Irmo bookie, father, associate found guilty in federal gambling trial
09/18/2013 4:43 PM
09/18/2013 5:00 PM
A jury found an Irmo bookie, his father and their associate guilty Wednesday of running an illegal gambling operation after deciding their sports book included more than five participants.
Brett Parker, Jack Parker and Douglas E. Taylor will be sentenced in about three months by U.S. District Judge Cameron McGowan Currie. Each faces up to five years in prison and fines.
Jack Parker also agreed to forfeit a $67,300 certificate of deposit account in exchange for keeping his Lake Murray home. If Jack Parker had not agreed to the deal, he risked losing both.
The verdict came after two days of testimony and five hours of jury deliberation in a trial that was part of the fallout of the April 2012 killings of Brett Parker’s wife, Tammy Jo Parker, and his sports gambling clerk, Bryan Capnerhurst. Brett Parker is serving a life sentence without parole after being found guilty of two counts of murder in state court.
To prove the trio guilty of a federal gambling crime, the prosecutors needed to prove that five or more people were involved in the operation and that the business operated for 30 or more consecutive days or had a gross revenue of $2,000 on any given day.
Throughout the trial, the challenge for prosecutors was convincing the jury that five people were involved. Defense attorneys had conceded that their clients and Capnerhurst were bookies.
But they disputed that a fifth person was involved.
Assistant U.S. Attorneys Winston Holliday and Nancy Wicker presented four other people they asserted were involved in the betting operation, including Tammy Jo Parker and three other bookies who provided so-called insurance for the Parkers’ bets.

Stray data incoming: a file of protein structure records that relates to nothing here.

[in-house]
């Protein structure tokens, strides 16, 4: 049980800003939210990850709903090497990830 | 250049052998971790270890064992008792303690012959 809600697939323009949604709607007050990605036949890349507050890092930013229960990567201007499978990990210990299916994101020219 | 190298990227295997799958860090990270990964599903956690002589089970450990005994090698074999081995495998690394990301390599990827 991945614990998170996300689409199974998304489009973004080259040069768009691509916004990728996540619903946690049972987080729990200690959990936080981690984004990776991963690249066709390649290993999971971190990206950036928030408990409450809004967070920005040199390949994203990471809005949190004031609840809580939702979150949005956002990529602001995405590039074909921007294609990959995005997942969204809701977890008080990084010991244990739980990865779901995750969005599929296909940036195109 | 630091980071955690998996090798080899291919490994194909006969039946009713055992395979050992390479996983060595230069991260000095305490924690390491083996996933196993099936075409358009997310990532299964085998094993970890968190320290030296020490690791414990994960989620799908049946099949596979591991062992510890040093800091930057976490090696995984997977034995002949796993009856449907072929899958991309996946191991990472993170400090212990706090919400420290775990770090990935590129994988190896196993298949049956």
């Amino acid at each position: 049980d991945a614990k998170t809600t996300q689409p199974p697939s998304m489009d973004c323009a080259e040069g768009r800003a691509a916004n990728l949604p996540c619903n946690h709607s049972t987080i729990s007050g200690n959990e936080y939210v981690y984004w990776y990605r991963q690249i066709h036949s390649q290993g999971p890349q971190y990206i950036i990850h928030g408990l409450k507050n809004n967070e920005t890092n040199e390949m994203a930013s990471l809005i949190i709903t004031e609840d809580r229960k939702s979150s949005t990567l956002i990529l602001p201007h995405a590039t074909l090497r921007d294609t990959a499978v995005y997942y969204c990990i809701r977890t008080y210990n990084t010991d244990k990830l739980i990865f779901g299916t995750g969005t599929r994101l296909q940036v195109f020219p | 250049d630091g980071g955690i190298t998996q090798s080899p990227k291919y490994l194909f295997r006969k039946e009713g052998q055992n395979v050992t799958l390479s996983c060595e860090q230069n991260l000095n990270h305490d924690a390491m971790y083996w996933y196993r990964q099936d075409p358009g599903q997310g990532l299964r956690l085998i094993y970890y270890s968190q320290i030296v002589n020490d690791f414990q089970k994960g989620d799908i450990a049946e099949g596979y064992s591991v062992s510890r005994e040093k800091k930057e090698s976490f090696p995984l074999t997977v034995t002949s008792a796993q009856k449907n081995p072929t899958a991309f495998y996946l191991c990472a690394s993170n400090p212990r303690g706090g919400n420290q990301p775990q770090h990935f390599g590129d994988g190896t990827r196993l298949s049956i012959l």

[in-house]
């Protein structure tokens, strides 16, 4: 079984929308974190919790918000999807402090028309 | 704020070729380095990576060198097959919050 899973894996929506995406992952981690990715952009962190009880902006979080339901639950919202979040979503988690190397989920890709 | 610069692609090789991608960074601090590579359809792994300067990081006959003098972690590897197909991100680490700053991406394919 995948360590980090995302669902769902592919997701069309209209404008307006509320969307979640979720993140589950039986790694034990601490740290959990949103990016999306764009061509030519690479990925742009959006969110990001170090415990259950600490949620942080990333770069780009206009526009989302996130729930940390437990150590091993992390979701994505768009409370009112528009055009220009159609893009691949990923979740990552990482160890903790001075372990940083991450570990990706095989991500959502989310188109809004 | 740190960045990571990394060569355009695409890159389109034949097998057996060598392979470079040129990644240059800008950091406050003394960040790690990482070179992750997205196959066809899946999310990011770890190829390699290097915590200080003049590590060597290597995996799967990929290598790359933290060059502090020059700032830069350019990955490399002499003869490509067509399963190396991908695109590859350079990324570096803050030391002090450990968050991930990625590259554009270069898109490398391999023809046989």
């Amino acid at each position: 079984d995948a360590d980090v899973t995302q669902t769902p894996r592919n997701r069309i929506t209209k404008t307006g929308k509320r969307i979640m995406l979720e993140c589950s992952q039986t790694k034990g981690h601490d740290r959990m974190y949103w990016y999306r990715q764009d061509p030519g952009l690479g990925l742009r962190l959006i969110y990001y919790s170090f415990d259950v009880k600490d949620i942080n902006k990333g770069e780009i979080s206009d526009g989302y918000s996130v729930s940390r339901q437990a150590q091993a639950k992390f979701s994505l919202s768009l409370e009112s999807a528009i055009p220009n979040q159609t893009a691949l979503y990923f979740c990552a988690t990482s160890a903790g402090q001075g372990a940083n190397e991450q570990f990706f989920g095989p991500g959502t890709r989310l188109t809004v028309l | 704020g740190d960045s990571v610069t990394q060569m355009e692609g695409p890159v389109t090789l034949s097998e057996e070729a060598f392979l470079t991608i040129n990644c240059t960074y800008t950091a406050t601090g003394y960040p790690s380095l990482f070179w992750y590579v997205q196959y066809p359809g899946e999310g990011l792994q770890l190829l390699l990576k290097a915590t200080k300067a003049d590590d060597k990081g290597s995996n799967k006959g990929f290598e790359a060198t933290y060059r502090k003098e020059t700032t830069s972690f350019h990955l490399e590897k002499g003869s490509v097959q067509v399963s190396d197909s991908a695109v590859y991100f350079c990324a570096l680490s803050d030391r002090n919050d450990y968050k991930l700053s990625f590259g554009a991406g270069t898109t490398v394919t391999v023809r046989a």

While no one knows what discussions took place inside the jury room, jurors stopped deliberating twice to ask questions that indicated they were debating the other bookies’ participation.
In gambling circles, bookies allow each other to place “lay off” bets with their sports books. A lay-off bet protects a bookie from severe losses should most of his clients bet on the same team in a game.
For example, if one bookie’s clients overwhelmingly picked the University of South Carolina to win a football game, he would place a bet on the Gamecocks with another bookie. If the Gamecocks won, then the bookie would win enough from his bet to cover the payouts to his clients. If the Gamecocks lost, then the bookie would use the money his clients paid him to cover his debt to his fellow bookie.
Typically, bookies will grant each other courtesies in lay-off bets that are not afforded regular clients. They will allow each other to place bets after a game’s kickoff. They also usually charge each other an extra 5 percent on top of losses while Midlands bookies traditionally charge their gamblers an extra 10 percent on lost bets.
During her instructions to the jury, Currie told them that under federal law a bookie who allows a lay-off bet is considered a part of an organization.
Harry Benenhaley, a Midlands bookie who already pleaded guilty to a federal gambling charge, told the jury that he had accepted a lay-off bet on a basketball game from Jack Parker on behalf of his son, Brett Parker.
After the verdict, Holliday said, based on the jury’s questions during deliberation, the bookies who took lay-off bets were key to the guilty verdict.
“At the end of the day, the lay-off bets were the strongest arguments,” Holliday said.
Jack Parker and Taylor remain free on bond until their sentencing. It was unclear Wednesday how Jack Parker’s agreement to forfeit the bank account will affect his penalty.
Prosecutors had moved to seize the bank account and Jack Parker’s Lake Murray home on Old Road, a house and land with an assessed value of $520,000.
If Jack Parker had not agreed to forfeit the bank account to keep his house, the jury would have been asked to decide whether he should lose both. To avoid the risk, Parker told the judge he was willing to sacrifice the $67,000 account.
Holliday said the agreement was fair because Benenhaley and two other Midlands bookies convicted earlier on gambling charges did not suffer as severe a penalty. Also, a significant portion of the house had been paid for before the dates on the indictment, and Jack Parker’s wife had an interest in the house.
Finally, Jack and Linda Parker have custody of their two grandchildren, who are Brett Parker’s teen daughter and young son.
“We didn’t want to disrupt that at all,” Holliday said.
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